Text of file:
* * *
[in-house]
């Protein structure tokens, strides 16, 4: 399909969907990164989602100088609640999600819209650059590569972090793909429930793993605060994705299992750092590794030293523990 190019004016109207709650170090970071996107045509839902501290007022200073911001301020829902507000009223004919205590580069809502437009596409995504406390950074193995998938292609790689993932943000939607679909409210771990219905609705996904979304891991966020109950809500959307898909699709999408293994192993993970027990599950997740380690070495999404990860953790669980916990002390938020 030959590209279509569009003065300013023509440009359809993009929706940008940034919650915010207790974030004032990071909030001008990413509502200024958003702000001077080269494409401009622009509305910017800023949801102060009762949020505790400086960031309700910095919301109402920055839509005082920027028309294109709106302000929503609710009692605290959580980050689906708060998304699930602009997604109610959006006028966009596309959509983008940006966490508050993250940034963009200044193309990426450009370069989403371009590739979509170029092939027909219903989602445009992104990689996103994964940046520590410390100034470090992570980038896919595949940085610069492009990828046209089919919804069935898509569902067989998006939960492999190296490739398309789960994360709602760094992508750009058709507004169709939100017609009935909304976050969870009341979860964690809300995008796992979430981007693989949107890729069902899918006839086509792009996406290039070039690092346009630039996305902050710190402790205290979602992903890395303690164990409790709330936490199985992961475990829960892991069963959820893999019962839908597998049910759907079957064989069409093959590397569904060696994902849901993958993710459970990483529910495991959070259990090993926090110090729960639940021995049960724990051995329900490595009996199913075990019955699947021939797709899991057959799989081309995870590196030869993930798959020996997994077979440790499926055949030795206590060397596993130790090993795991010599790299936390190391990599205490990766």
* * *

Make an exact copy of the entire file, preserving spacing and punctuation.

[in-house]
């Protein structure tokens, strides 16, 4: 399909969907990164989602100088609640999600819209650059590569972090793909429930793993605060994705299992750092590794030293523990 190019004016109207709650170090970071996107045509839902501290007022200073911001301020829902507000009223004919205590580069809502437009596409995504406390950074193995998938292609790689993932943000939607679909409210771990219905609705996904979304891991966020109950809500959307898909699709999408293994192993993970027990599950997740380690070495999404990860953790669980916990002390938020 030959590209279509569009003065300013023509440009359809993009929706940008940034919650915010207790974030004032990071909030001008990413509502200024958003702000001077080269494409401009622009509305910017800023949801102060009762949020505790400086960031309700910095919301109402920055839509005082920027028309294109709106302000929503609710009692605290959580980050689906708060998304699930602009997604109610959006006028966009596309959509983008940006966490508050993250940034963009200044193309990426450009370069989403371009590739979509170029092939027909219903989602445009992104990689996103994964940046520590410390100034470090992570980038896919595949940085610069492009990828046209089919919804069935898509569902067989998006939960492999190296490739398309789960994360709602760094992508750009058709507004169709939100017609009935909304976050969870009341979860964690809300995008796992979430981007693989949107890729069902899918006839086509792009996406290039070039690092346009630039996305902050710190402790205290979602992903890395303690164990409790709330936490199985992961475990829960892991069963959820893999019962839908597998049910759907079957064989069409093959590397569904060696994902849901993958993710459970990483529910495991959070259990090993926090110090729960639940021995049960724990051995329900490595009996199913075990019955699947021939797709899991057959799989081309995870590196030869993930798959020996997994077979440790499926055949030795206590060397596993130790090993795991010599790299936390190391990599205490990766």